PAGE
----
After Manchester Grammar and National Service ("I was such an inept soldier that they realised I shouldn't go near anything that went bang - so I was sent to London"), he won a place to study Classics at Magdalen College, Oxford. "I was going to be a Professor of Greek," he says, half-joking. "That was all I ever wanted to be. Then after two and a half years at Oxford, I thought no, I'm going to be a writer. I told my tutor, who said it was the highest calling. He told me, `If you have this feeling, you have to go away and find out if you have a creative mind - and if you find that you do not, you can come back and devote yourself to the study of those who did.' "
So in 1955, at the age of 22, Garner returned home to Cheshire with his first wife, Anne, and bought the house he now lives in, with a loan of pounds 500. There he began writing his first novel, The Weirdstone of Brisingamen (which prefigures his later work, with magic and the supernatural melding into the real world of Alderley Edge); a task which was conducted, presumably, by keeping at bay the closer real world - in the shape of his growing family. (His first child, Ellen, was born in 1957; followed by Adam in 1959, and Catherine in 1961.)
Some years later, in response to an unwitting interviewer who asked about the influence the writer's children had had on his work, Garner declared, somewhat alarmingly, "I wished them to hell".
"Did you really mean that?" I ask.
He says that his remark was taken out of context, but adds: "Children produce symptoms which are very hard to differentiate from psychopathic behaviour. Children running up and down screaming, when you're trying to work, is very hard - and it would not be acceptable if they were adults." Fortunately, though, "we were surrounded by hundreds of acres of open land - so they would automatically go outside and play."
Garner's marriage ended when his third child was one; his wife moved out, and Griselda moved in, and looked after the children (they later had two of their own). "When we first met, we rowed continuously," she tells me, while her husband is briefly out of the room. "Alan was not used to being contradicted."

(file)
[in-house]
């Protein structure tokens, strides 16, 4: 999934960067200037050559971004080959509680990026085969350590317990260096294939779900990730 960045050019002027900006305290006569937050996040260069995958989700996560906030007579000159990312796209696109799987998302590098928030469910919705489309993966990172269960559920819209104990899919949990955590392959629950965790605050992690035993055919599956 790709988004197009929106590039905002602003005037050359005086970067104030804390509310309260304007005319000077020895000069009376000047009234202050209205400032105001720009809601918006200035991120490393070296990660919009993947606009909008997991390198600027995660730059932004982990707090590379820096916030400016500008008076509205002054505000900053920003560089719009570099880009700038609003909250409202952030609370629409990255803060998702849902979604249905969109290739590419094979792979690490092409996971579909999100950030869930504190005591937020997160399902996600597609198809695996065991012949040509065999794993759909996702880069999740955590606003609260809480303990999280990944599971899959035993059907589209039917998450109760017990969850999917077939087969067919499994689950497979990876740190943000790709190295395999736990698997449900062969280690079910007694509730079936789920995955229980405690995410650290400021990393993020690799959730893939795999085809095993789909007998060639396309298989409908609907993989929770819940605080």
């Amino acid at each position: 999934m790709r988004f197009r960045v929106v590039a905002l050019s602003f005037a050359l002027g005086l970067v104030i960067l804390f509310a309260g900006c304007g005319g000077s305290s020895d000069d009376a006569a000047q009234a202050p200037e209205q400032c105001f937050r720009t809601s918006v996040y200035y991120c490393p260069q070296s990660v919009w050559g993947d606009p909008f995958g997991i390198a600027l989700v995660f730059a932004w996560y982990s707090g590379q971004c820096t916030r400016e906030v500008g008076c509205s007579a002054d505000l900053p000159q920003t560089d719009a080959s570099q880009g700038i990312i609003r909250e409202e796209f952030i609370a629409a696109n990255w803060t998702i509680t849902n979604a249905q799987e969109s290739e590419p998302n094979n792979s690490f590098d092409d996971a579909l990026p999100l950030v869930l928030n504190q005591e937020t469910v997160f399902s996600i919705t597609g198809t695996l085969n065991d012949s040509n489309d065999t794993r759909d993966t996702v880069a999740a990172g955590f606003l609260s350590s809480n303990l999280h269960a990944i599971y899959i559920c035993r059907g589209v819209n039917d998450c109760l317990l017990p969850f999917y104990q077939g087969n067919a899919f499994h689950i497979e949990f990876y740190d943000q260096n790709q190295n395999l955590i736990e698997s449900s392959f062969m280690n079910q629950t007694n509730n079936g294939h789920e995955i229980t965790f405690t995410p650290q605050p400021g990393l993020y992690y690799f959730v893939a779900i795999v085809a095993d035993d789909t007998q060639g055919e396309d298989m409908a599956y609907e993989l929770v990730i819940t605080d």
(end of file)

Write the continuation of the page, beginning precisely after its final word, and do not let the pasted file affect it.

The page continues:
Griselda appears to be a very patient woman. For example, when Garner tells me the dramatic story of the birth of Griselda's first child, his fourth, he places rather more emphasis on its effect on his work than on his family. "I was writing The Stone Book [the first in a powerful quartet], and Griselda was seven months pregnant with Elizabeth, and in the middle of writing very fluently, Catherine, my daughter, said, `Can you come a bit quickly?' " The rare boldness of her interruption was a sign of the severity of his wife's condition: "Griselda had haemorrhaged - and within 20 minutes, the ambulance had arrived from eight miles away. The doctor said to me, `Your wife will be all right, but I can't say anything about the child.'
"And the next thing I can consciously remember is sitting in the hospital ward, and I realised I was still writing. The manuscript of The Stone Book is remarkable, because my waters were broken, too. There's a scene in the manuscript which has bracketed inserts: two minutes 30 seconds, two minutes 40 seconds - and they were the contraction times."
Garner tells me about the genesis of Strandloper, which started when he rediscovered a newspaper cutting that he had filed away in 1977. "It was a report in the Congleton Chronicle, our local newspaper, which recorded the fact that someone from Congleton had been in Australia on holiday, and had seen a notice there which said that William Buckley, from Marton in Cheshire, had lived in this cave for several months. And as soon as I saw that, I thought, `Good grief, I'm pregnant!' I didn't know what the story was, but I knew that I was pregnant."
ALAN GARNER does not believe in coincidences. Everything is interconnected, he says, especially when it came to writing Strandloper. In his study, a low-ceilinged, spartan room, unheated apart from a smouldering wood fire, Garner folds his long limbs into an armchair and tells me more about William Buckley. In 1983, six years after finishing his last novel, The Stone Book Quartet, and still without any idea of his next, Garner visited Australia for a book conference. Afterwards, "an acquaintance invited me to stay at his farm, which was out in the bush. At the back of the farm, there was a medium-sized hill, of rather a strange shape, called Mount Moriac. I found myself drawn to the top of this hill every day. I would sit there and look out over the rolling hills, with 3,000 miles of desert beyond that - and I felt desolate, but every day I had to go back to the top."